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Friday, December 2, 2011

International Day of Persons with Disabilities, 3 December

Theme for 2011: “Together for a better world for all: Including persons with disabilities in development”

Farheena is off to Udupi today to participate in International Day of Persons with Disabilities. She is extremely excited and happy to off on her own with her teachers and classmates. The last time she had been there, she brought back home two prizes about which she is very proud. I would be so glad to accompany her and encourage all the participants, but at times she needs to be on her own and she feels good about it too.  
A tired but very happy Farheena with her prize

 Man is adventurous by nature. He hates monotonous life. A challenge is always welcome and if the challenge does not come to him he goes in search of it in the name of sports, investigation, discovery etc. But when the challenge is the form disability where a person is not able to perform everyday tasks easily, then it is not accepted as adventurous. People always have trouble responding in a right way to people who are differently able.
 Why should a person be called disabled or abnormal just because one (or more) vital parts of body aren’t functioning to the maximum? The question will not have an answer ever. I feel the word different or special is more suited in this situation. I haven’t come across a person who will fit perfectly into the category ‘Normal Person’. Before finding a perfect normal person I cannot say a certain person is not normal.
It is same with the term handicapped. Who is without any handicap? Who can proudly thump his/her chest and declare ‘I have no handicap at all?’ Most probably every person is handicapped in one or other way, but there is no way you can point out that particular handicap in a person clearly. Pedophiles, rapists, misers, murderers, sadists are all living with a handicap, yet not often do they get the branded. Some may just get away with it forever. Nevertheless, a certain person is branded handicapped just because you can point out exactly where the problem is. Nowadays the term special is used which makes it better.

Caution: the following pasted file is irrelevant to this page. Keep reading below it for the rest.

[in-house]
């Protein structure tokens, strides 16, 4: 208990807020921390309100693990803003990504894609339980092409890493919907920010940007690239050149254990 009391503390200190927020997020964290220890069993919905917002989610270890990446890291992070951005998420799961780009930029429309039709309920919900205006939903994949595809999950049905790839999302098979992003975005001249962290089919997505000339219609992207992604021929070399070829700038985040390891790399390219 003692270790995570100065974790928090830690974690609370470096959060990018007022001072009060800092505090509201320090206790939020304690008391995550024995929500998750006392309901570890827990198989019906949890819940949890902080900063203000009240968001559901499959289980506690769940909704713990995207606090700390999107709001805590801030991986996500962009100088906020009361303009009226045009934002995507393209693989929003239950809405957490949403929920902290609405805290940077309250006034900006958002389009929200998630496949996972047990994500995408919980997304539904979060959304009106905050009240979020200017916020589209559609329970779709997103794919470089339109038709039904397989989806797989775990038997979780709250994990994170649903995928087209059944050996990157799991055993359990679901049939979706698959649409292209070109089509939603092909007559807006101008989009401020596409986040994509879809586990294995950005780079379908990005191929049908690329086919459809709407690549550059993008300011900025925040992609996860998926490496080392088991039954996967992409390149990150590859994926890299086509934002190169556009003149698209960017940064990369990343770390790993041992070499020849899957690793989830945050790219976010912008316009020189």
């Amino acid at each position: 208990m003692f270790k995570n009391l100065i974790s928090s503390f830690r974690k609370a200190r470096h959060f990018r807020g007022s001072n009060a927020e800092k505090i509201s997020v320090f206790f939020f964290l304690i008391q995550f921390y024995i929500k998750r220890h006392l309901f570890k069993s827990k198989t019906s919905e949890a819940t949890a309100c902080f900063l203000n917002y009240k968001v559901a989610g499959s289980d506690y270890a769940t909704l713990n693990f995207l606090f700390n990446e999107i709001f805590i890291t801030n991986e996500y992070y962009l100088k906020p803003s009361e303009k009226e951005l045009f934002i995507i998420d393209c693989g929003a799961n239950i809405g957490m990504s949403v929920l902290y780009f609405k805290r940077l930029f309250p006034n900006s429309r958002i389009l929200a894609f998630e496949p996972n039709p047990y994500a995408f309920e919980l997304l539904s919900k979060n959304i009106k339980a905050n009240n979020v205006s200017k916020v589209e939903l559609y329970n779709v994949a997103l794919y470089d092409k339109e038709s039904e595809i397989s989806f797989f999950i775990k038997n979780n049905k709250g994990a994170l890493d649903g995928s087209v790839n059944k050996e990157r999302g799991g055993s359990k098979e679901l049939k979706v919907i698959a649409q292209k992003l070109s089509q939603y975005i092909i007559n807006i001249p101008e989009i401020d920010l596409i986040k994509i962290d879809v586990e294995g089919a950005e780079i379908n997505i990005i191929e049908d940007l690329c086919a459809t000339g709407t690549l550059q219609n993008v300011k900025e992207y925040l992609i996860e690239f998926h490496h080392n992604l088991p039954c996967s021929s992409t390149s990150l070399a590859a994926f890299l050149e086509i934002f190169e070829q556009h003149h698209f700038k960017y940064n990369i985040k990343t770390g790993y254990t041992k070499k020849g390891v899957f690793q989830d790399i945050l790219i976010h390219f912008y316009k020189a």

Helen Keller is an inspiration to many people who are standing in the group of normal. Though born with multiple disabilities she earned the Bachelor of Arts degree and became the first deaf and blind person to do so. Anne Sullivan was her teacher who broke her isolation and found a way out for her to communicate. She was the miracle worker and Keller worked miracles herself.  
Albert Einstein is the greatest scientist of the twentieth century and notable physicist of all time. He was a German-born theoretical physicist who developed the theory of general relativity, affecting a revolution in physics. For this achievement, Einstein is often regarded as the father of modern physics and one of the most prolific intellects in human history. Not many people know that he had learning disability in his childhood. He started talking when he was three and reading when he was eight. It is amazing that he went to win noble prize for his contribution to the Physics.
If a blind person who has no vision (Am I right in saying so?) has developed an alternative sense to replace the void created by lack of sight, I feel he should not be labeled disabled person but a highly able person. He is viewing something without the help of eyes. His way of seeing an object would be touch, sound etc. We do have the senses what he has, but we do not use them just because we have eyes. How many other senses and abilities are being lost in us just because we have the privileges? As the chapters of my life unfold and I am bringing up a special needs child I realize how spoilt we are. How we take for granted sight, speech, hearing etc. Time for me to wake up and be grateful to God, and show my gratitude in accepting those who are different from me gracefully.



United Nations Enable

United Nations Enable is the official website of the Secretariat for the Convention on the Rights of Persons with Disabilities (SCRPD) in the Department of Economic and Social Affairs (DESA) at the United Nations Secretariat. The website provides public information on topics related to disability and the work of the United Nations for persons with disabilities.








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